Oncoptype of 27
My result was 27, on the high end of the gray area. When we sat down with my then medical oncologist to discuss the next steps, he shared with us that in his experience, anyone with a score over 25 could benefit from chemo. His personal experience has been validated by the TAILORx trial. He left the decision to do or not to do chemo up to us, but the report we received showed us the difference in the danger of recurrence if I didn’t get chemo and if I did. The difference was over 10 percentage points and my husband and I decided that it would be best to proceed with chemo even though we’d been hoping to avoid it.
And thank God we did.
It was at my first chemo appointment that someone in my medical oncologist’s office, by mistake, checked the box for my tumor markers to be tested. Since the tumor markers came back extremely high, I underwent more testing and we discovered that I’d actually been Stage IV from the beginning and the pain/limp I had in my right leg was a 5cm tumor that was threatening to shatter my right femur.
My then medical oncologist and my current medical oncologist have not been able to explain why the oncotype dx score wasn’t in the definitely would benefit from chemo range since the cancer had already spread through my blood to take up residence in my bones. That stumped the various tumor boards too.
The bottom line is that no test is 100% accurate and specific to each individual person. Yet, the additional information provided by the tests we have available assist the doctors in making the best possible recommendations for the patient to then decide what is best for him/her. Knowledge truly is power and the more information, the more knowledge, the better each team can determine the best treatment for the individual patient.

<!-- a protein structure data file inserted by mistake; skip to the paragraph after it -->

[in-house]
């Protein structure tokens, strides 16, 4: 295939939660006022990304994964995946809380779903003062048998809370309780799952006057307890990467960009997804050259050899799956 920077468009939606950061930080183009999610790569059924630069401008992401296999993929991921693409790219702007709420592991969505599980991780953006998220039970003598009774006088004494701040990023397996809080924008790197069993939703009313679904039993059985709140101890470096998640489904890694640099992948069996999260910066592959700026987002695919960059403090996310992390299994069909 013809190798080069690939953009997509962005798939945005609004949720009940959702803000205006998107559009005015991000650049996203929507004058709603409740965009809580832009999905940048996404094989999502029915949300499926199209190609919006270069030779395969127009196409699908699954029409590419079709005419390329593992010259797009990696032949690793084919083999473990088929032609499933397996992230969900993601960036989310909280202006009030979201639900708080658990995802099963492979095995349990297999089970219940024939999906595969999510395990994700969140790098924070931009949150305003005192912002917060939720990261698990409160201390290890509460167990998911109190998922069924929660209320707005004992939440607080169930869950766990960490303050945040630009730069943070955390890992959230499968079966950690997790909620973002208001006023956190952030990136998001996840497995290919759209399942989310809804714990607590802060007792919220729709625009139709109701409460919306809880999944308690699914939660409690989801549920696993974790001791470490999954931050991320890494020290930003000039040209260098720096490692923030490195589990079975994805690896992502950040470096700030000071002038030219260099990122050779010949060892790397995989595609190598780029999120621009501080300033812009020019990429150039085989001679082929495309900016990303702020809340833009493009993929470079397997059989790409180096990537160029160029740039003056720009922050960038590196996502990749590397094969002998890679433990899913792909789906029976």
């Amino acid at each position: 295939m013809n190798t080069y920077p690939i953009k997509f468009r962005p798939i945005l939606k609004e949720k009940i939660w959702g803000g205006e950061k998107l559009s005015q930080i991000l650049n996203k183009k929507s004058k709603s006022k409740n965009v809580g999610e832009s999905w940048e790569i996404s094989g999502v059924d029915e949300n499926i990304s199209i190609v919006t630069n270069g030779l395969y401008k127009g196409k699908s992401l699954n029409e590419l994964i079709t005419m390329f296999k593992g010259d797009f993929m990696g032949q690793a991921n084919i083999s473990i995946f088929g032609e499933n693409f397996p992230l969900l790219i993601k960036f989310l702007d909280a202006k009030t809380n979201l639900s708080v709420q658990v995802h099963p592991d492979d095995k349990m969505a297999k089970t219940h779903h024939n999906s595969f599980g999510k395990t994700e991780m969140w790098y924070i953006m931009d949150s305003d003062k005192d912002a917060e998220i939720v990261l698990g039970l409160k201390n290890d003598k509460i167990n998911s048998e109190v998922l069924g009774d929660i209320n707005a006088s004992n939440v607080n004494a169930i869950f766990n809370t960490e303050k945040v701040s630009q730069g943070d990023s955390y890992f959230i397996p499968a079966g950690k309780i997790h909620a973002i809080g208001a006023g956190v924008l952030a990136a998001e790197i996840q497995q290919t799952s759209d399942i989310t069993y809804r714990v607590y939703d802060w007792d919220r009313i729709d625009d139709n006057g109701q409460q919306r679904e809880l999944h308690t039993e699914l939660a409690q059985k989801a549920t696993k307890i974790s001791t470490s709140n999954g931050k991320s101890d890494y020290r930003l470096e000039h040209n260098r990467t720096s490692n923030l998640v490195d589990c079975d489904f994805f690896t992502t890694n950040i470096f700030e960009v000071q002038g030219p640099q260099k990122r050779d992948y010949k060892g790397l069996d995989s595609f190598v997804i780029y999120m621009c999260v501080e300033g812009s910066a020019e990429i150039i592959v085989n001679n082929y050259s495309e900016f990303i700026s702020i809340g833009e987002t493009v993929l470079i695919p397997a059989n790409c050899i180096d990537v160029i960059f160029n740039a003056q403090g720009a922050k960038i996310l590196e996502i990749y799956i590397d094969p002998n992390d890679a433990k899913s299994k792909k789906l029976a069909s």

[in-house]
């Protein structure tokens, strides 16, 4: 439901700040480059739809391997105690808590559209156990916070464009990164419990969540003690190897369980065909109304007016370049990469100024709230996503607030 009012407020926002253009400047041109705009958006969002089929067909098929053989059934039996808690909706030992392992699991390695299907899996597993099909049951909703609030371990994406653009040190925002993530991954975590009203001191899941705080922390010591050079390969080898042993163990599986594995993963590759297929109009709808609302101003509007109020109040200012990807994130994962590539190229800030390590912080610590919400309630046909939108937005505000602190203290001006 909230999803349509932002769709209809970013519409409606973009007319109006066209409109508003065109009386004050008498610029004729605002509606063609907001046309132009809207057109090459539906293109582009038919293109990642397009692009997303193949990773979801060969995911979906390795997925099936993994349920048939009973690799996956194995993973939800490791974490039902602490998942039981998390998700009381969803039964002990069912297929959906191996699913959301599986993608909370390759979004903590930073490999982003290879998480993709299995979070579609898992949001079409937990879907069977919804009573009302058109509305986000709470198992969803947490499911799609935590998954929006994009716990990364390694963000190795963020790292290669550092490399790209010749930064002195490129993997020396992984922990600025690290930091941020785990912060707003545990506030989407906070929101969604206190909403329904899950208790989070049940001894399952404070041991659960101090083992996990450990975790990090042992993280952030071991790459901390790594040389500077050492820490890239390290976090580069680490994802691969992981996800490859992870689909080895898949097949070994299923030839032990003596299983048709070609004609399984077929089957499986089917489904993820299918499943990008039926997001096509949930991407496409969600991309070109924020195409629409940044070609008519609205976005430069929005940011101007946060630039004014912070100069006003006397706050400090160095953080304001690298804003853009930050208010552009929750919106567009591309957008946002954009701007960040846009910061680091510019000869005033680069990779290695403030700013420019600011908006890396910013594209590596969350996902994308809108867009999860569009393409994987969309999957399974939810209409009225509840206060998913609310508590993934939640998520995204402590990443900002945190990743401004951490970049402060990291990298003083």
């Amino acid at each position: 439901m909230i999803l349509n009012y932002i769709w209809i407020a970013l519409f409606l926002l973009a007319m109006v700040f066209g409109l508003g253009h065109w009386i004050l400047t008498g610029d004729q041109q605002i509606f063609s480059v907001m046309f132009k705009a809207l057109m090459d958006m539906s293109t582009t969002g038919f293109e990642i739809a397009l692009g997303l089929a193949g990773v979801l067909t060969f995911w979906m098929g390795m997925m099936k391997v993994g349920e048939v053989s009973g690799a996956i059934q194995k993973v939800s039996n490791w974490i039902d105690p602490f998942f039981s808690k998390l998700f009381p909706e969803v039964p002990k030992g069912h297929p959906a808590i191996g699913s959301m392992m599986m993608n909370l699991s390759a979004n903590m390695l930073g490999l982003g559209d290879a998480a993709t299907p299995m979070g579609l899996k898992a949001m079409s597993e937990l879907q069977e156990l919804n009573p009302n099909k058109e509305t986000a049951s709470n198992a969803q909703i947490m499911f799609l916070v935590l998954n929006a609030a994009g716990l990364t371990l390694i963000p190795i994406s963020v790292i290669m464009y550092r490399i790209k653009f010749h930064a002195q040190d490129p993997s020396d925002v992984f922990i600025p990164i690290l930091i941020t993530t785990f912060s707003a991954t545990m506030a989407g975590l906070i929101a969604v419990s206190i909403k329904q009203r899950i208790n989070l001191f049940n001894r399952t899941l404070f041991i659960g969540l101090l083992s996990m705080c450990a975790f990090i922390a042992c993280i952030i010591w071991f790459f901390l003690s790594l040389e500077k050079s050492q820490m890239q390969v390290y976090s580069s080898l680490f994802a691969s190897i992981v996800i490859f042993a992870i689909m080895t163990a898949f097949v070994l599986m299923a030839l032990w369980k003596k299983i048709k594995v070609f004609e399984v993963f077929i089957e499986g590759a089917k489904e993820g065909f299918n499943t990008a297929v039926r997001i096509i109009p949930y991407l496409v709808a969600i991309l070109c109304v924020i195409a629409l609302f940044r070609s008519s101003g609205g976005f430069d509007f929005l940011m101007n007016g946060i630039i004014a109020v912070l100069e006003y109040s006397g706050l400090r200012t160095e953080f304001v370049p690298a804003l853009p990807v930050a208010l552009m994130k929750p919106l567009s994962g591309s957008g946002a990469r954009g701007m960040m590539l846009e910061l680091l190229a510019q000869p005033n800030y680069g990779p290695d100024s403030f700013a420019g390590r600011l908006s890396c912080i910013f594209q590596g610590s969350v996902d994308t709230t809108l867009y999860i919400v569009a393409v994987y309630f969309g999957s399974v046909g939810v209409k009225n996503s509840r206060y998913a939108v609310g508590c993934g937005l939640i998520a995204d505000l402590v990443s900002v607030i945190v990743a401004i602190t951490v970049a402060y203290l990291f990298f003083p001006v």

Check out the podcast with Abigail on Breast Cancer Conversations
More articles by Abigail:
Germline Mutations and the ATM Gene
About the Author:
In 2017, at the ripe old age of 38, while living in Orlando, Florida, I was diagnosed with Stage IV Metastatic Breast Cancer after feeling a lump in my left breast while tandem nursing my boys, who are now 7 and 5. The summer of 2017 was a rollercoaster of emotions as I faced four body and life-changing surgeries amidst chemo and radiation. Once the whirlwind had settled a bit and I’d completed transitioning my clients and staff at my law firm to another law firm, my husband, two boys and I moved to Miami to live with my family. Looking back, I’m astonished at how much has changed, how much we have overcome as a family, and how everyone has adjusted. While I don’t actively practice law, I use my education and training in a variety of ways for the breast cancer community, advocating for patients and thrivers. I have started my own non-profit, Connect IV Legal Services, where I recruit lawyers to do pro bono work for Stage IV patients. I’m also active in many local and national organizations, volunteering and adding my voice to educate and persuade others to connect with and help my community. You can connect with me by checking out my blog, www.NoHalfMeasures.blog, or following me on Twitter, Instagram, Facebook, LinkedIn, or YouTube! - Abigail Johnston